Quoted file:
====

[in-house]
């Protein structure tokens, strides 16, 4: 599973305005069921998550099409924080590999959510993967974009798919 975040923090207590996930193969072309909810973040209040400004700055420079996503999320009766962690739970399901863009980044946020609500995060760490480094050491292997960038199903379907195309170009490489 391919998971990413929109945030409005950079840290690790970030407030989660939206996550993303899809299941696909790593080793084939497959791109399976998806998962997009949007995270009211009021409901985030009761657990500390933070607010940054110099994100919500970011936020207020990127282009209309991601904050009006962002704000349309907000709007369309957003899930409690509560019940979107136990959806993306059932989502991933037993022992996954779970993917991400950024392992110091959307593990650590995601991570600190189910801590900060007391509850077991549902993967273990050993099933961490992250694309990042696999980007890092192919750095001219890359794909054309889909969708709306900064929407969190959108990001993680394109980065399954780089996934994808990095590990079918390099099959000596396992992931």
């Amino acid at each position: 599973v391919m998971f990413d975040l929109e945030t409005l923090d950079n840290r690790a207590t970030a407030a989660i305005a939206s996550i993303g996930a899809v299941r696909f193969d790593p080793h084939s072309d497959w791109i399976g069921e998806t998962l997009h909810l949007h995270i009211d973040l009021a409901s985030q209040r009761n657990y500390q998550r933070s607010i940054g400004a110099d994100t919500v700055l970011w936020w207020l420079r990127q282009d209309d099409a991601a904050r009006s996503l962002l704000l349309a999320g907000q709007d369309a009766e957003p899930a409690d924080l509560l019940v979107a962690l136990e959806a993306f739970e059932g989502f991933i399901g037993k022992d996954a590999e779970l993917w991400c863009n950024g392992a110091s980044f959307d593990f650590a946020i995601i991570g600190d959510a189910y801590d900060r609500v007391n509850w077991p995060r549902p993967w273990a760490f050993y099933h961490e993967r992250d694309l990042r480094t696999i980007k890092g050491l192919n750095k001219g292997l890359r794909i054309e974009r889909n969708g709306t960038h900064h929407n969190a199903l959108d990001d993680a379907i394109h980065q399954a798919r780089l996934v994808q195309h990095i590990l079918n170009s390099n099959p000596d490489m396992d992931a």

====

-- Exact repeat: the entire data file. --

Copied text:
[in-house]
């Protein structure tokens, strides 16, 4: 599973305005069921998550099409924080590999959510993967974009798919 975040923090207590996930193969072309909810973040209040400004700055420079996503999320009766962690739970399901863009980044946020609500995060760490480094050491292997960038199903379907195309170009490489 391919998971990413929109945030409005950079840290690790970030407030989660939206996550993303899809299941696909790593080793084939497959791109399976998806998962997009949007995270009211009021409901985030009761657990500390933070607010940054110099994100919500970011936020207020990127282009209309991601904050009006962002704000349309907000709007369309957003899930409690509560019940979107136990959806993306059932989502991933037993022992996954779970993917991400950024392992110091959307593990650590995601991570600190189910801590900060007391509850077991549902993967273990050993099933961490992250694309990042696999980007890092192919750095001219890359794909054309889909969708709306900064929407969190959108990001993680394109980065399954780089996934994808990095590990079918390099099959000596396992992931």
């Amino acid at each position: 599973v391919m998971f990413d975040l929109e945030t409005l923090d950079n840290r690790a207590t970030a407030a989660i305005a939206s996550i993303g996930a899809v299941r696909f193969d790593p080793h084939s072309d497959w791109i399976g069921e998806t998962l997009h909810l949007h995270i009211d973040l009021a409901s985030q209040r009761n657990y500390q998550r933070s607010i940054g400004a110099d994100t919500v700055l970011w936020w207020l420079r990127q282009d209309d099409a991601a904050r009006s996503l962002l704000l349309a999320g907000q709007d369309a009766e957003p899930a409690d924080l509560l019940v979107a962690l136990e959806a993306f739970e059932g989502f991933i399901g037993k022992d996954a590999e779970l993917w991400c863009n950024g392992a110091s980044f959307d593990f650590a946020i995601i991570g600190d959510a189910y801590d900060r609500v007391n509850w077991p995060r549902p993967w273990a760490f050993y099933h961490e993967r992250d694309l990042r480094t696999i980007k890092g050491l192919n750095k001219g292997l890359r794909i054309e974009r889909n969708g709306t960038h900064h929407n969190a199903l959108d990001d993680a379907i394109h980065q399954a798919r780089l996934v994808q195309h990095i590990l079918n170009s390099n099959p000596d490489m396992d992931a």